There were several important ceremonies in which it was customary for boys and girls to sacrifice a lock of their hair, but this image of a young warrior cutting his hair before battle may reflect instead a scene in The Seven against Thebes, a tragedy by Aeschylus produced in Athens about 470 B.C. The seven heroes knew that only one of them would survive battle. Each cut a lock of his hair and tied it to the chariot that would carry home the survivor. This lekythos was probably made as a tomb gift. It may represent one of the seven heroes, or it may reflect the heroic death of an Athenian youth.
Richter, Gisela M. A. 1953. Handbook of the Greek Collection. p. 88, Cambridge, Mass.: Harvard University Press.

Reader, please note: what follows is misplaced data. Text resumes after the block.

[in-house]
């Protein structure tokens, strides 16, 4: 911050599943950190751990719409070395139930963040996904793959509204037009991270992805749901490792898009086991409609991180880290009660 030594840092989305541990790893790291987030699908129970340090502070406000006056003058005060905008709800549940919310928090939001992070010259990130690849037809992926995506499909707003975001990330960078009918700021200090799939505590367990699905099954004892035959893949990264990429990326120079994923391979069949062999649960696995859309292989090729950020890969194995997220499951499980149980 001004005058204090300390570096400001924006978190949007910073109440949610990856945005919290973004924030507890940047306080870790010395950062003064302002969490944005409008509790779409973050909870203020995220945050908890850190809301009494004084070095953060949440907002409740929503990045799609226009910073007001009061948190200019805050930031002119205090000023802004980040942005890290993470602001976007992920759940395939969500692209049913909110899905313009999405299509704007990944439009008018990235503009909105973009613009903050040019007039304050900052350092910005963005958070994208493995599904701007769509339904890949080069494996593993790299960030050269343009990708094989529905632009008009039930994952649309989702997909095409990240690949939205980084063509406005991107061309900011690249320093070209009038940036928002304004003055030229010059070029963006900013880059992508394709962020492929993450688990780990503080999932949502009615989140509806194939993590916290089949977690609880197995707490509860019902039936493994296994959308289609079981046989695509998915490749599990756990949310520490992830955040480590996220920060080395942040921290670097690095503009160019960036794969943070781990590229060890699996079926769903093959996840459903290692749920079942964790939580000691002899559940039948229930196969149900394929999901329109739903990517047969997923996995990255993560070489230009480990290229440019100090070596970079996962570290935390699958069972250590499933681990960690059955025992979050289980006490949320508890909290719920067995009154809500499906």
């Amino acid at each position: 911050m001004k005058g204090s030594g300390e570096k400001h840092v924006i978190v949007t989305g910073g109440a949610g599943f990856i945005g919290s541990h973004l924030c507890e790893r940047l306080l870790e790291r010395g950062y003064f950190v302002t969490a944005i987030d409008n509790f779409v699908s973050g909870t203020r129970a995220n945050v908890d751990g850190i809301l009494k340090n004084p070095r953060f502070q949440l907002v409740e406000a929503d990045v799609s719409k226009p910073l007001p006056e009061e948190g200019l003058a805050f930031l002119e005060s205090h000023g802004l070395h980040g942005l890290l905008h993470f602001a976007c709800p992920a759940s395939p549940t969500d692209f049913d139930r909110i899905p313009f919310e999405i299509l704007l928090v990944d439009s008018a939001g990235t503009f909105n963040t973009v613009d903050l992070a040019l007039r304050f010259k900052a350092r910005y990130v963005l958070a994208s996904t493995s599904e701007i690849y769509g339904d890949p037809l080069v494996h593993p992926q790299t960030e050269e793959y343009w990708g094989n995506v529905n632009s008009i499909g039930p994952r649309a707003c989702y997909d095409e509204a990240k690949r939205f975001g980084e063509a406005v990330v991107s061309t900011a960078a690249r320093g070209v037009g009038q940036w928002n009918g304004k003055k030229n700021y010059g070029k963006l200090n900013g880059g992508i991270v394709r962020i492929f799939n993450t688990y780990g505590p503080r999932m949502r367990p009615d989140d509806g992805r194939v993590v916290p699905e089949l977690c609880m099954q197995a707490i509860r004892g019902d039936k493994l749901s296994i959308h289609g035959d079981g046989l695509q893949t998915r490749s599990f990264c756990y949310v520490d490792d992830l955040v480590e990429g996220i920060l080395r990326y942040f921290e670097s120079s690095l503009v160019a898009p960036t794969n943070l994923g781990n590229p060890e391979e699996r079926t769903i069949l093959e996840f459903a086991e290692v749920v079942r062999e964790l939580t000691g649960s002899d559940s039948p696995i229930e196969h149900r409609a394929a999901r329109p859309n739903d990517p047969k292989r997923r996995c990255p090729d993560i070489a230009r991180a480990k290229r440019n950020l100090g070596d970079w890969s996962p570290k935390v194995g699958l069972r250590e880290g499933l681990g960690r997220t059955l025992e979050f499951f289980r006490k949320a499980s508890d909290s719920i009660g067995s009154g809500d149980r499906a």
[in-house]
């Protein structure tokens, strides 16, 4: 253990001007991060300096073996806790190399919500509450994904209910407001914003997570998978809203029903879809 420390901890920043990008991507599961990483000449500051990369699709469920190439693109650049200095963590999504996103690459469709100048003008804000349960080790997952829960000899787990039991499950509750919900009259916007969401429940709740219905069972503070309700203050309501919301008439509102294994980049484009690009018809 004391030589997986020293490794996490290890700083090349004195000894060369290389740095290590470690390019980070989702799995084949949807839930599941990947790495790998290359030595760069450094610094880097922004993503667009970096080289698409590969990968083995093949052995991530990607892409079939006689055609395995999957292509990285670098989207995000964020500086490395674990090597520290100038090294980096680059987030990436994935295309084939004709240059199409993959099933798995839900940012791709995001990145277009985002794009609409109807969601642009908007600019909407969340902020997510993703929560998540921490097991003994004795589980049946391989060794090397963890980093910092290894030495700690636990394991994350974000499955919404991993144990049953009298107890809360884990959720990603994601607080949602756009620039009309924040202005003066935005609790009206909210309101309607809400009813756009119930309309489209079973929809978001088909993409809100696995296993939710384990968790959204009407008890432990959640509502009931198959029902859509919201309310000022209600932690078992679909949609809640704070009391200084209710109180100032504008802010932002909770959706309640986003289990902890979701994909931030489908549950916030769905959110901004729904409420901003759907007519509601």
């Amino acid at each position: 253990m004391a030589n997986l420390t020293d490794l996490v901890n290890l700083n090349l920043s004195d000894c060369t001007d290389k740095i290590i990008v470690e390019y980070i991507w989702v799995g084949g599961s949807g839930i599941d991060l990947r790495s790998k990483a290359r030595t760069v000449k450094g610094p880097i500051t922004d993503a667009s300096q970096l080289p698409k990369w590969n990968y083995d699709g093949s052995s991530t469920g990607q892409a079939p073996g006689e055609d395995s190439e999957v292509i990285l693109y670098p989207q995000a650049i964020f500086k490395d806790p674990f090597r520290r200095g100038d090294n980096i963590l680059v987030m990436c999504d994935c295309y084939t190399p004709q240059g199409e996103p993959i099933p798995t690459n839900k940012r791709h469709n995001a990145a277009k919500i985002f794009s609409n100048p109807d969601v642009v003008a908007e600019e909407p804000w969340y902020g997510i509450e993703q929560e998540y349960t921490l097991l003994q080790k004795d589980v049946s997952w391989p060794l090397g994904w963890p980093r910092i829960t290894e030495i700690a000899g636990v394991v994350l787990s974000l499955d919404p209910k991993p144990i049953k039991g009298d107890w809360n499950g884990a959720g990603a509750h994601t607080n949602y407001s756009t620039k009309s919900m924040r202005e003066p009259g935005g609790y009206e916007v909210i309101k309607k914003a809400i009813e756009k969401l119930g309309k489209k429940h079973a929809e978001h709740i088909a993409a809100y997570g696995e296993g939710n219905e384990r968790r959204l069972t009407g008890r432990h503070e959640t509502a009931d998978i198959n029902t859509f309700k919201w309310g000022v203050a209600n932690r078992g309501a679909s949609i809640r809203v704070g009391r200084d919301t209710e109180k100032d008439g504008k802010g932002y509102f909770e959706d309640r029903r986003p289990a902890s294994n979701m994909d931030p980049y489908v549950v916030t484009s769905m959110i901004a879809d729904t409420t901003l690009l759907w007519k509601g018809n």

Beazley, John D. 1963. Attic Red-figure Vase-painters, Vols. 1 and 2, 2nd ed. p. 660, no. 71, Oxford: Clarendon Press.
Kossatz-Deissmann, Anneliese, Brigitte Servais-Soyez, Fulvio Canciani, Giovannangelo Camporeale, Hans Peter Isler, Ingrid Krauskopf, Odette Touchefeu-Meynier, Marcel Le Glay, and Dr. Jean-Charles Balty. 1994. Oidipous-Theseus, Lexicon Iconographicum Mythologiae Classicae, Vol. 7. Parthenopaios, no. 12; Septem, no. 31, Zürich: Artemis Verlag Zurich und Munchen.